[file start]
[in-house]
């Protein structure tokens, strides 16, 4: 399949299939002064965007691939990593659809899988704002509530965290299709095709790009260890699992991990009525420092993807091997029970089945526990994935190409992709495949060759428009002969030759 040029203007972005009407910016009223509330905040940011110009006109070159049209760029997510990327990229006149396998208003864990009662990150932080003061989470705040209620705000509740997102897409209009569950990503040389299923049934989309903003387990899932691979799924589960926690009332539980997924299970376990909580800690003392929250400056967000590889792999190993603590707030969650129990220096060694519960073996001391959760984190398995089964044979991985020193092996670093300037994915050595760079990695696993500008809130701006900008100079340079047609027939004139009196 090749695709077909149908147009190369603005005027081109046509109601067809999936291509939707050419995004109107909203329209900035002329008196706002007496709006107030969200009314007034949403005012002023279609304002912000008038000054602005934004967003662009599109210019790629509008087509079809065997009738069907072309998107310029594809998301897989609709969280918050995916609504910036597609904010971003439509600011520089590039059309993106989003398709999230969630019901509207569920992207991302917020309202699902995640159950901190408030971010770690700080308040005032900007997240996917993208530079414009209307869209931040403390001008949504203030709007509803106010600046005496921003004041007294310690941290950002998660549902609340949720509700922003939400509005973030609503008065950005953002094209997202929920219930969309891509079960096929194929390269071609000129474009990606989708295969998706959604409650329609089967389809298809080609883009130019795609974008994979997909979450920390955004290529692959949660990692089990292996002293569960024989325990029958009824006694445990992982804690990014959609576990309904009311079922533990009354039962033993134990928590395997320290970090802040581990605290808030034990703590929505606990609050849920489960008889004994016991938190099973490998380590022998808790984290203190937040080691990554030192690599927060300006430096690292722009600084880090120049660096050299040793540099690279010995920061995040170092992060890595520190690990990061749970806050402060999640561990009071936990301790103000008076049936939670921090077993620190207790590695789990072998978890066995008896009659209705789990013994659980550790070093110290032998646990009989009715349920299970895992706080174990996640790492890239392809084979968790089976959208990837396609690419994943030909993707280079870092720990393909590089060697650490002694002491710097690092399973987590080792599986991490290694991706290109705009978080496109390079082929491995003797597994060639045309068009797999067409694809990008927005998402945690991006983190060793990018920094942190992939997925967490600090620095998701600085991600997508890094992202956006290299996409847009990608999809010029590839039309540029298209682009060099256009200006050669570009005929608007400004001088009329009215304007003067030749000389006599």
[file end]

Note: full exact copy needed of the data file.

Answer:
[in-house]
């Protein structure tokens, strides 16, 4: 399949299939002064965007691939990593659809899988704002509530965290299709095709790009260890699992991990009525420092993807091997029970089945526990994935190409992709495949060759428009002969030759 040029203007972005009407910016009223509330905040940011110009006109070159049209760029997510990327990229006149396998208003864990009662990150932080003061989470705040209620705000509740997102897409209009569950990503040389299923049934989309903003387990899932691979799924589960926690009332539980997924299970376990909580800690003392929250400056967000590889792999190993603590707030969650129990220096060694519960073996001391959760984190398995089964044979991985020193092996670093300037994915050595760079990695696993500008809130701006900008100079340079047609027939004139009196 090749695709077909149908147009190369603005005027081109046509109601067809999936291509939707050419995004109107909203329209900035002329008196706002007496709006107030969200009314007034949403005012002023279609304002912000008038000054602005934004967003662009599109210019790629509008087509079809065997009738069907072309998107310029594809998301897989609709969280918050995916609504910036597609904010971003439509600011520089590039059309993106989003398709999230969630019901509207569920992207991302917020309202699902995640159950901190408030971010770690700080308040005032900007997240996917993208530079414009209307869209931040403390001008949504203030709007509803106010600046005496921003004041007294310690941290950002998660549902609340949720509700922003939400509005973030609503008065950005953002094209997202929920219930969309891509079960096929194929390269071609000129474009990606989708295969998706959604409650329609089967389809298809080609883009130019795609974008994979997909979450920390955004290529692959949660990692089990292996002293569960024989325990029958009824006694445990992982804690990014959609576990309904009311079922533990009354039962033993134990928590395997320290970090802040581990605290808030034990703590929505606990609050849920489960008889004994016991938190099973490998380590022998808790984290203190937040080691990554030192690599927060300006430096690292722009600084880090120049660096050299040793540099690279010995920061995040170092992060890595520190690990990061749970806050402060999640561990009071936990301790103000008076049936939670921090077993620190207790590695789990072998978890066995008896009659209705789990013994659980550790070093110290032998646990009989009715349920299970895992706080174990996640790492890239392809084979968790089976959208990837396609690419994943030909993707280079870092720990393909590089060697650490002694002491710097690092399973987590080792599986991490290694991706290109705009978080496109390079082929491995003797597994060639045309068009797999067409694809990008927005998402945690991006983190060793990018920094942190992939997925967490600090620095998701600085991600997508890094992202956006290299996409847009990608999809010029590839039309540029298209682009060099256009200006050669570009005929608007400004001088009329009215304007003067030749000389006599």